The Lo-Down was kept busy yesterday afternoon and evening – and the week's just beginning. At the American Legion post on Canal Street we listened as the Chinatown Working Group, after months of deliberations, finally approved a set of guiding principles for future development of the neighborhood (see yesterday's preview). They also decided to seek approval through the city for a "197-a," community plan, a comprehensive proposal encompassing the rezoning of Chinatown, but including many other areas such as cultural issues, transportation and economic development.
A short distance away, at the Cooper Union, a Community Board 3 committee passed a resolution supporting the Chinatown Working Group's efforts.
But some members, including land use/zoning/housing panel chair David McWater expressed reservations about the chosen strategy, a much more ambitious approach than CB3 opted for in successfully rezoning the LES last year. Meanwhile, the committee resumed talks about the redevelopment of the Seward Park Urban Renewal Area. City officials were on hand, but mostly listened, rather than giving a full-fledged presentation some members seemed to want.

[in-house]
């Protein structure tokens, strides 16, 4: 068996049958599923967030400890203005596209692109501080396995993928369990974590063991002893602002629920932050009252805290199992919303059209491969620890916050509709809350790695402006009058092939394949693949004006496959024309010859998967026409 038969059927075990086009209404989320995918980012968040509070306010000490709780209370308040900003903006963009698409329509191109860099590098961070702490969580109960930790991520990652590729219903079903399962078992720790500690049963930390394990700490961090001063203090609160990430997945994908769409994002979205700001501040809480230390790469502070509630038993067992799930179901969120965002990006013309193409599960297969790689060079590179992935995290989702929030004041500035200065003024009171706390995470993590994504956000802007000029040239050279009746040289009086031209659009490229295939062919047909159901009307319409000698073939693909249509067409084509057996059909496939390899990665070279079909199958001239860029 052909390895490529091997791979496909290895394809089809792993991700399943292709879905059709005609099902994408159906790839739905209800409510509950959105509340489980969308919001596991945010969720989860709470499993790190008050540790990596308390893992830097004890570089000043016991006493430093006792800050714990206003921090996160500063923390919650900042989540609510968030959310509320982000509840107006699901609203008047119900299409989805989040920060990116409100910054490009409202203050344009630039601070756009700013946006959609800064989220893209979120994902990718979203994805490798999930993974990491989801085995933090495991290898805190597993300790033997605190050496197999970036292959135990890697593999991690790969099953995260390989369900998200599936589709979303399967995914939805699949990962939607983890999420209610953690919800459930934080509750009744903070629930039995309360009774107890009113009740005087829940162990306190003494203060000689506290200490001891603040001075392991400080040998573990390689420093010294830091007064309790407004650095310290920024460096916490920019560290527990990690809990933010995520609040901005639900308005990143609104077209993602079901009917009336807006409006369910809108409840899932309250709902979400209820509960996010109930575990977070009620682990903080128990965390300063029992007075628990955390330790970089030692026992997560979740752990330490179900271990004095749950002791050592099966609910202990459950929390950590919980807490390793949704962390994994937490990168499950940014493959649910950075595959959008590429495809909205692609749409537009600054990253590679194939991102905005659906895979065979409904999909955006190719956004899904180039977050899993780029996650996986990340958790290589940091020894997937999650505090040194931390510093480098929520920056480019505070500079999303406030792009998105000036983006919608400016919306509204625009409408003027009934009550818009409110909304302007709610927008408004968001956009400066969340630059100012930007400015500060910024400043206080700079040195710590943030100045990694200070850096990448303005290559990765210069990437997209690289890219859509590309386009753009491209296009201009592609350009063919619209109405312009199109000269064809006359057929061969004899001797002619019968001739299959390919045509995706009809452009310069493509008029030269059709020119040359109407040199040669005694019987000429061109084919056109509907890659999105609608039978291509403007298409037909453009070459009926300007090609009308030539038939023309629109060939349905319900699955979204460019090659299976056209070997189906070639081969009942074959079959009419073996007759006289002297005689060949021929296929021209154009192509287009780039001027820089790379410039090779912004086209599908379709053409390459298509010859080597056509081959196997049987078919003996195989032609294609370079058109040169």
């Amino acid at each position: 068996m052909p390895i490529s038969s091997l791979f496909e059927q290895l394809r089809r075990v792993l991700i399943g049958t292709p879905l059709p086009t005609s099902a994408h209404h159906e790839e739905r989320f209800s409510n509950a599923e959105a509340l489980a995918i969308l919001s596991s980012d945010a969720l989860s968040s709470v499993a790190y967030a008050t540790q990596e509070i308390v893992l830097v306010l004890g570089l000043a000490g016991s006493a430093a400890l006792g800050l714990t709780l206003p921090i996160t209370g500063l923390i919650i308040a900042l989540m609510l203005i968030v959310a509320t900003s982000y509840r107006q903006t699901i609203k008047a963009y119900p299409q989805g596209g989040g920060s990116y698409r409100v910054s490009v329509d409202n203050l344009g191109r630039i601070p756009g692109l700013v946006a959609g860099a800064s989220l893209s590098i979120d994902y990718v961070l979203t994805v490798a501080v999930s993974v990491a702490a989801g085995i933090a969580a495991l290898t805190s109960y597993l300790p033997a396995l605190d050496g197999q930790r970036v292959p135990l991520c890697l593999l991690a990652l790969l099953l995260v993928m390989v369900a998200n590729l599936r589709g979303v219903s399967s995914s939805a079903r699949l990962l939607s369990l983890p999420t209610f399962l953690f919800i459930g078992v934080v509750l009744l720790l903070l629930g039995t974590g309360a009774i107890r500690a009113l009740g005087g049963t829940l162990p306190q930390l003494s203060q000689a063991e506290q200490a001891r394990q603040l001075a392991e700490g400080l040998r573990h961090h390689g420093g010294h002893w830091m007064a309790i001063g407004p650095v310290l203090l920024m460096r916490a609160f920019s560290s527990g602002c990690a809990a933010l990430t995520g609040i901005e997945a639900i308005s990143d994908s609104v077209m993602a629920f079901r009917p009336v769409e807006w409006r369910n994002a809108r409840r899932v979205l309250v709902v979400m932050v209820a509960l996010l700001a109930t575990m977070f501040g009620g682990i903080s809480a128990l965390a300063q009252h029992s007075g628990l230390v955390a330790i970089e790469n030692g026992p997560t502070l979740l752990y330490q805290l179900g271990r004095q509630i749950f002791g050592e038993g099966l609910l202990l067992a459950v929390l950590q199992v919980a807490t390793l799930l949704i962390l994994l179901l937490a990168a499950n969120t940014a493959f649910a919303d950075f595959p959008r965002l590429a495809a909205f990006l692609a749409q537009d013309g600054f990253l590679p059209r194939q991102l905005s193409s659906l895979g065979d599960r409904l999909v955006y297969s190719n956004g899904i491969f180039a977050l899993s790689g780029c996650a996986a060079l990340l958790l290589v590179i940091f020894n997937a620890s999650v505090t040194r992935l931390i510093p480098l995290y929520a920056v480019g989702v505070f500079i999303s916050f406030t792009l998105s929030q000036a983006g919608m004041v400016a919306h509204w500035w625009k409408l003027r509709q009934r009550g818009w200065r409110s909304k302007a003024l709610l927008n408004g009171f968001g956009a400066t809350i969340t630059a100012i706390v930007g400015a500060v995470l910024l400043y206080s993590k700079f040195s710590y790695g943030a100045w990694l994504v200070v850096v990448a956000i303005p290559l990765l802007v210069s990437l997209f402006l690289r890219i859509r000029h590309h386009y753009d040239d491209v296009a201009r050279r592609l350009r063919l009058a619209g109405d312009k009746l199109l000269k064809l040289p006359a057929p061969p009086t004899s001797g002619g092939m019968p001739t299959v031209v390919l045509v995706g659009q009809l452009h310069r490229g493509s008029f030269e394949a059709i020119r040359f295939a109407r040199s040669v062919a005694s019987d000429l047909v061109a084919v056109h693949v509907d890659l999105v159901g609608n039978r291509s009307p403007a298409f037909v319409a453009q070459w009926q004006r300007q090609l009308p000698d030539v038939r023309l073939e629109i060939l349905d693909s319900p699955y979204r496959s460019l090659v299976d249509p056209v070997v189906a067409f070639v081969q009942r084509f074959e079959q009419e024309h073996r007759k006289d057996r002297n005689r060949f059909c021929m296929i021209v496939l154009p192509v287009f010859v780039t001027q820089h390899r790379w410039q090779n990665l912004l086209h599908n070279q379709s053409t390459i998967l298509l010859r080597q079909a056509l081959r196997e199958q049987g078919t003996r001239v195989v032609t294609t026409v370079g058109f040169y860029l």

Back in Chinatown last night, residents held a town hall meeting to discuss fears about the upcoming 9/11 trials in Lower Manhattan. In-between these meetings, we stopped by to catch up with City Councilmember-elect Margaret Chin. Yesterday alone, she held meetings with the mayor (a "get to know you'" session), the Economic Development Corporation and the Department of Education. Among the issues she raised: the importance of getting something done on the SPURA parcels.
Still to come this week, CB3's transportation committee gets to hear details of the city's new "Lower Manhattan bus management plan (tomorrow 630pm)." The District 1 Community Education Council takes up the controversial issue of kindergarten admissions (also tomorrow night). CB3's parks committee will be asked to approve a community access agreement for Basketball City. And Girls Prep Charter School, and several traditional public schools potentially impacted by its expansion plans, jockey for the upper-hand. Look for more details on all of these stories later today. And check out our calendar for more details about this week's meetings.